1. Before going into the call, I was under the impression that it would be a chat, which bears for me the meaning of being more informal. But in practice the call felt more like answering a series of quite closed [and occasionally suggestive] questions. I did not make notes during the call, unfortunately, but this was the general vibe that I noted down after the call. 
  2. I didn’t realise that what I said in the call would get interpreted and shared as “CEA’s views.” Had I known that this would happen, I would have approached the call differently and caveated much more heavily that I could only speak for myself. 
  3. Relatedly, I wasn't informed that some information from the conversation would get shared publicly. While I know that in journalism it is a norm to not always clarify information, I had different expectations for a research report. I think that if I had known about being included in a public publication, I would have expected to get the chance to review how my comments were presented before this went live, which I did not get. I wish I'd had that opportunity to clarify potential misunderstandings and flag sensitive information.

I'm surprised by the scepticism re 80k. The OP EA/LT survey from 2020 seems to suggest one can be quite confident of the positive impact 80k had on the small (but important) population surveyed. As the authors noted in their summary:

Among the organizations, pieces of content, and meetup groups/discussion platforms we explicitly asked about, the ones that seemed to have been most impactful on our respondents robustly, across multiple metrics, were 80,000 Hours, CEA, local and university EA groups, FHI, Nick Bostrom’s works, Eliezer Yudkowsky’s works, and Peter Singer’s works.

Hey, Arden from 80,000 Hours here – 

I haven't read the full report, but given the time sensitivity with commenting on forum posts, I wanted to quickly provide some information relevant to some of the 80k mentions in the qualitative comments, which were flagged to me.

Regarding whether we have public measures of our impact & what they show

It is indeed hard to measure how much our programmes counterfactually help move talent to high impact causes in a way that increases global welfare, but we do try to do this.

From the 2022 report the relevant section is here. Copying it in as there are a bunch of links.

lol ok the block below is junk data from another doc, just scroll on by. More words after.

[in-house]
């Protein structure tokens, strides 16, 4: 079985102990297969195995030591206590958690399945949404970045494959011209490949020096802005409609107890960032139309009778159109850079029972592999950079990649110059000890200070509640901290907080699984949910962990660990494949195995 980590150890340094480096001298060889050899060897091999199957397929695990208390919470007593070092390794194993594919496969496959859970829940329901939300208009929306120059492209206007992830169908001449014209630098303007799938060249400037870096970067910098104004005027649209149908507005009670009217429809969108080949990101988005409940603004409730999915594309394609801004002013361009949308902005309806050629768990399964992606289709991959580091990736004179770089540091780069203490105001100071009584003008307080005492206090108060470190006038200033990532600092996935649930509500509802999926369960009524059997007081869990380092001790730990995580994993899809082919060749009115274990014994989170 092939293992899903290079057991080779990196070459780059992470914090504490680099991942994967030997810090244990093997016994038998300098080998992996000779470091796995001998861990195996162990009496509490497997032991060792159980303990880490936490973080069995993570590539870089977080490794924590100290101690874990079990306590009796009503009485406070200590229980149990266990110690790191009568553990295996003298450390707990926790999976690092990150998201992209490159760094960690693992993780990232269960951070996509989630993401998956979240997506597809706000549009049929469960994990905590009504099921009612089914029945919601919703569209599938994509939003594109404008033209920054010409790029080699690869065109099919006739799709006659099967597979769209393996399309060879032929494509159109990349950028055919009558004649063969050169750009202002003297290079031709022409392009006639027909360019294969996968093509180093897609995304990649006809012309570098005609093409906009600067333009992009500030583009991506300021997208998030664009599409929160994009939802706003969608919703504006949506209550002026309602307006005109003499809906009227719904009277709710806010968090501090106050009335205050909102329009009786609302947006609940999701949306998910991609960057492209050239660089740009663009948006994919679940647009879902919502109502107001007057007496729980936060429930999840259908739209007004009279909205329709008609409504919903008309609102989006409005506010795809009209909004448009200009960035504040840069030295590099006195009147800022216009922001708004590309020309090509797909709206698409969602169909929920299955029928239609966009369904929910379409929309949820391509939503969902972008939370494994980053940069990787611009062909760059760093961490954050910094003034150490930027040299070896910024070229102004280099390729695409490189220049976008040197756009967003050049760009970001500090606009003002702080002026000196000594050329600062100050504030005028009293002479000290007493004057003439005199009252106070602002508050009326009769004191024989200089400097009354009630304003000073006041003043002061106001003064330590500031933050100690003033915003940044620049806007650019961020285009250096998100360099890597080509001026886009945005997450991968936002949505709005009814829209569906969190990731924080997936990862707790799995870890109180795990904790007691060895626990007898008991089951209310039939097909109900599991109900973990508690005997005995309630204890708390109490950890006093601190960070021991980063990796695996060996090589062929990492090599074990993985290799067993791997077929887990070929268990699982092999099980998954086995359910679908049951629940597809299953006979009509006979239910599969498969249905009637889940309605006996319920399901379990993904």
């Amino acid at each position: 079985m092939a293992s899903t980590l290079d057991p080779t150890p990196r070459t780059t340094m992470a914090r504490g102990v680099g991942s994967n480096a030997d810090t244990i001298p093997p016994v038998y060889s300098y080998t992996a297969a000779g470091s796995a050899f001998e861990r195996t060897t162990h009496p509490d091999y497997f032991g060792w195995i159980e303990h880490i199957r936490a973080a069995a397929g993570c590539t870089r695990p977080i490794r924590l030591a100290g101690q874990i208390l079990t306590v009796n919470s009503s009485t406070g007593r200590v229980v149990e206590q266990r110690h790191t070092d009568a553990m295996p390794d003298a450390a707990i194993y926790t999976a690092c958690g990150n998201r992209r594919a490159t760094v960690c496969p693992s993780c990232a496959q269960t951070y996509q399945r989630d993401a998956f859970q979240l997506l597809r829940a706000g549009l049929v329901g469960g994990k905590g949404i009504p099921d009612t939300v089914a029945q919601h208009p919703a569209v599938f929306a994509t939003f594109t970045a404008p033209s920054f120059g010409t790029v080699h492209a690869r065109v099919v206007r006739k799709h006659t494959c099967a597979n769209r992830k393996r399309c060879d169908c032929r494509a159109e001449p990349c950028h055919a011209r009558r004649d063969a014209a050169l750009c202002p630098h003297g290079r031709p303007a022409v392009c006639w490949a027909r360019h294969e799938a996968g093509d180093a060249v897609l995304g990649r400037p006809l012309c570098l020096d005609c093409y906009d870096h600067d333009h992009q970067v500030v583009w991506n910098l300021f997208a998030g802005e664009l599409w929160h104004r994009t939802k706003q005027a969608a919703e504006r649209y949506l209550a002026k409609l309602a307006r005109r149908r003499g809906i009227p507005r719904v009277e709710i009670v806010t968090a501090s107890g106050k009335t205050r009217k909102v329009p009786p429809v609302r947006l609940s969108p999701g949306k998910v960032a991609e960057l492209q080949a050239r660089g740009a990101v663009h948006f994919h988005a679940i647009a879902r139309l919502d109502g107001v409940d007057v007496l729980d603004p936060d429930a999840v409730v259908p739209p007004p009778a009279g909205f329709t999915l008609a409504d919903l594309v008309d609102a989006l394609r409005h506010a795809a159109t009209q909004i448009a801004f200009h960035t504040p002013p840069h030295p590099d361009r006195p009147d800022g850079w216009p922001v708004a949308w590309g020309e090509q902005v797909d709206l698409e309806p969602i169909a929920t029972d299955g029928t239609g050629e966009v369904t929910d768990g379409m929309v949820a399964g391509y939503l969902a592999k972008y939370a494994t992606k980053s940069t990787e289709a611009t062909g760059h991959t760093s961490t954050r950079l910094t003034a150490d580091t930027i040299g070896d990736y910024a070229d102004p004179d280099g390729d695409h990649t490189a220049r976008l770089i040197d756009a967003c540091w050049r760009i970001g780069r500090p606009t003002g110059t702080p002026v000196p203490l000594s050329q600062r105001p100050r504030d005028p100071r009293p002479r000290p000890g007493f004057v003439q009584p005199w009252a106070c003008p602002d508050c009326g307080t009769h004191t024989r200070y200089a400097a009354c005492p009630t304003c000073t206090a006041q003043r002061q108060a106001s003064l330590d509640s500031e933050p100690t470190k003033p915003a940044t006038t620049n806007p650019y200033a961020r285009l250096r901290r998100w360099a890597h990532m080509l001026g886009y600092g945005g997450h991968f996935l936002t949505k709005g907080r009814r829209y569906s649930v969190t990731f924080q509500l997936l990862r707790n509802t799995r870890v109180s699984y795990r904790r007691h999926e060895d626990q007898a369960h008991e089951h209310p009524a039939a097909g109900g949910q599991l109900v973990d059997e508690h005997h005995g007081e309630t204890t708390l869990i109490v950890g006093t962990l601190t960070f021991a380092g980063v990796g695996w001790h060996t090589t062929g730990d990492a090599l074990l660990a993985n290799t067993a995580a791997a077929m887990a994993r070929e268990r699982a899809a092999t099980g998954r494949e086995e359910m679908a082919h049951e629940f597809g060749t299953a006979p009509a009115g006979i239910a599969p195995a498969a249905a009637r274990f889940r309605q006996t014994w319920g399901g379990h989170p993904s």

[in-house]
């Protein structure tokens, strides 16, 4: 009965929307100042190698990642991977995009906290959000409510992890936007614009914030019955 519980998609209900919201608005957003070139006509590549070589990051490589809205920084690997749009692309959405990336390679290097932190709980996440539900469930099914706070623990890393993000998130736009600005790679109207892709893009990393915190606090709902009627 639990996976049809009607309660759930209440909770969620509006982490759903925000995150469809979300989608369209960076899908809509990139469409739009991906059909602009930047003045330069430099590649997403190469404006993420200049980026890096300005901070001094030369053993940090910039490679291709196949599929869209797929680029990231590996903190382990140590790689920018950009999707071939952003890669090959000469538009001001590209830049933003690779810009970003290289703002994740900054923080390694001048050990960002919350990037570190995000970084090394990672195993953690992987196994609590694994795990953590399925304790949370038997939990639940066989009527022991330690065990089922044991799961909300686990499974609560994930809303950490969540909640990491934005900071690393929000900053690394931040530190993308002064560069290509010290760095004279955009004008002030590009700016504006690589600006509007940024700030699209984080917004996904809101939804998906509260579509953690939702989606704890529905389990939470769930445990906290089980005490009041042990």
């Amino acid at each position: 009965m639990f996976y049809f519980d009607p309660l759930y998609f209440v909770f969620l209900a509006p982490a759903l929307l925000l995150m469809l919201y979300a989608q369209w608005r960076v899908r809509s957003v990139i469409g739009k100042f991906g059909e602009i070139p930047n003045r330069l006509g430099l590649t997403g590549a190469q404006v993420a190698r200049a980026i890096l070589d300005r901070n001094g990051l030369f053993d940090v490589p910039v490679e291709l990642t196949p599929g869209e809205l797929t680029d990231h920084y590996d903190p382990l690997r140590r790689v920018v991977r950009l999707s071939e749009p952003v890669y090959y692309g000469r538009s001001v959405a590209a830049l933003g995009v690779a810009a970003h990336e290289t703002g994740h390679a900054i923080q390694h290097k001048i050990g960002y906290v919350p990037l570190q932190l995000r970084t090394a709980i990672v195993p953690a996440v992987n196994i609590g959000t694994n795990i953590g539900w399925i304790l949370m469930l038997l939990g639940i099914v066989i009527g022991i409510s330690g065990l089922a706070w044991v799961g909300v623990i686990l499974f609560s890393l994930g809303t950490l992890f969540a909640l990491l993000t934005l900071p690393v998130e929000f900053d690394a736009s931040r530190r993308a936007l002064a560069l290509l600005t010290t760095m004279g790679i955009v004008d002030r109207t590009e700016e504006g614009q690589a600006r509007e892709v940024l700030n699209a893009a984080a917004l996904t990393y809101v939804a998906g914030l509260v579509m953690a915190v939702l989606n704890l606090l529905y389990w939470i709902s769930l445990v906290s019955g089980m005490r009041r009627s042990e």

We primarily use six sources of data to assess our impact:

  1. Open Philanthropy EA/LT survey
  2. EA Survey responses
  3. The 80,000 Hours user survey. A summary of the 2022 user survey is linked in the appendix. 
  4. Our in-depth case study analyses, which produce our top plan changes and DIPY estimates (last analysed in 2020). 
  5. Our own data about how users interact with our services (e.g. our historical metrics linked in the appendix). 
  6. Our and others' impressions of the quality of our visible output. 

Overall, we’d guess that 80,000 Hours continued to see diminishing returns to its impact per staff member per year. [But we continue to think it's still cost-effective, even as it grows.]

Some elaboration: 

  • DIPY estimates are our measure of contractual career plan shifts we think will be positive for the world. Unfortunately it's hard to get an accurate read on counterfactuals and response rates, so these are only very rough estimates & we don't put that much weight on them.
  • We report on things like engagement time & job board clicks as *lead metrics* because we think they tend to flow through to counterfactual high impact plan changes, & we're able to measure them much more readily.
  • Headlines from some of the links above: 
    • From our own survey (2138 respondents):
      • On the overall social impact that 80,000 Hours had on their career or career plans, 
        • 1021 (50%) said 80,000 Hours increased their impact
          • Within this we identified 266 who reported >30% chance of 80,000 Hours causing them to taking a new jobs or graduate course (a “criteria based plan change”)